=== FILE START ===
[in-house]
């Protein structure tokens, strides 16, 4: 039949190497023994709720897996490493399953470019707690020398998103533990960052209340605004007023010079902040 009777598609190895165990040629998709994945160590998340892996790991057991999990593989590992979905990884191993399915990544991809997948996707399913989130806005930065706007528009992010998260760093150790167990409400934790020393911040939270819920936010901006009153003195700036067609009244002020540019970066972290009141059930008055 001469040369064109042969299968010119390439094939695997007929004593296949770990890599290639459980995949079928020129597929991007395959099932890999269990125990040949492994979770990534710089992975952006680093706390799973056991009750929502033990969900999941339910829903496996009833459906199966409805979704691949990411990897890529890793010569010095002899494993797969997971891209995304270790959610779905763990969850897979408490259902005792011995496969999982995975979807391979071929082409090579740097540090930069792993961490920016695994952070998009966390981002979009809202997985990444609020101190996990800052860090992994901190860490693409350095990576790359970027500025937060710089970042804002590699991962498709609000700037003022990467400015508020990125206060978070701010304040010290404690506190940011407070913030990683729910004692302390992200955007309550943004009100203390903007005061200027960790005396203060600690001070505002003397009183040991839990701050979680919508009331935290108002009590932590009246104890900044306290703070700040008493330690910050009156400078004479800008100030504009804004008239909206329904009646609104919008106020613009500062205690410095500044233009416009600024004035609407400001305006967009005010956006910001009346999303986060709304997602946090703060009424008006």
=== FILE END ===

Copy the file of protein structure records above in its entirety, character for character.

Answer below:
[in-house]
């Protein structure tokens, strides 16, 4: 039949190497023994709720897996490493399953470019707690020398998103533990960052209340605004007023010079902040 009777598609190895165990040629998709994945160590998340892996790991057991999990593989590992979905990884191993399915990544991809997948996707399913989130806005930065706007528009992010998260760093150790167990409400934790020393911040939270819920936010901006009153003195700036067609009244002020540019970066972290009141059930008055 001469040369064109042969299968010119390439094939695997007929004593296949770990890599290639459980995949079928020129597929991007395959099932890999269990125990040949492994979770990534710089992975952006680093706390799973056991009750929502033990969900999941339910829903496996009833459906199966409805979704691949990411990897890529890793010569010095002899494993797969997971891209995304270790959610779905763990969850897979408490259902005792011995496969999982995975979807391979071929082409090579740097540090930069792993961490920016695994952070998009966390981002979009809202997985990444609020101190996990800052860090992994901190860490693409350095990576790359970027500025937060710089970042804002590699991962498709609000700037003022990467400015508020990125206060978070701010304040010290404690506190940011407070913030990683729910004692302390992200955007309550943004009100203390903007005061200027960790005396203060600690001070505002003397009183040991839990701050979680919508009331935290108002009590932590009246104890900044306290703070700040008493330690910050009156400078004479800008100030504009804004008239909206329904009646609104919008106020613009500062205690410095500044233009416009600024004035609407400001305006967009005010956006910001009346999303986060709304997602946090703060009424008006």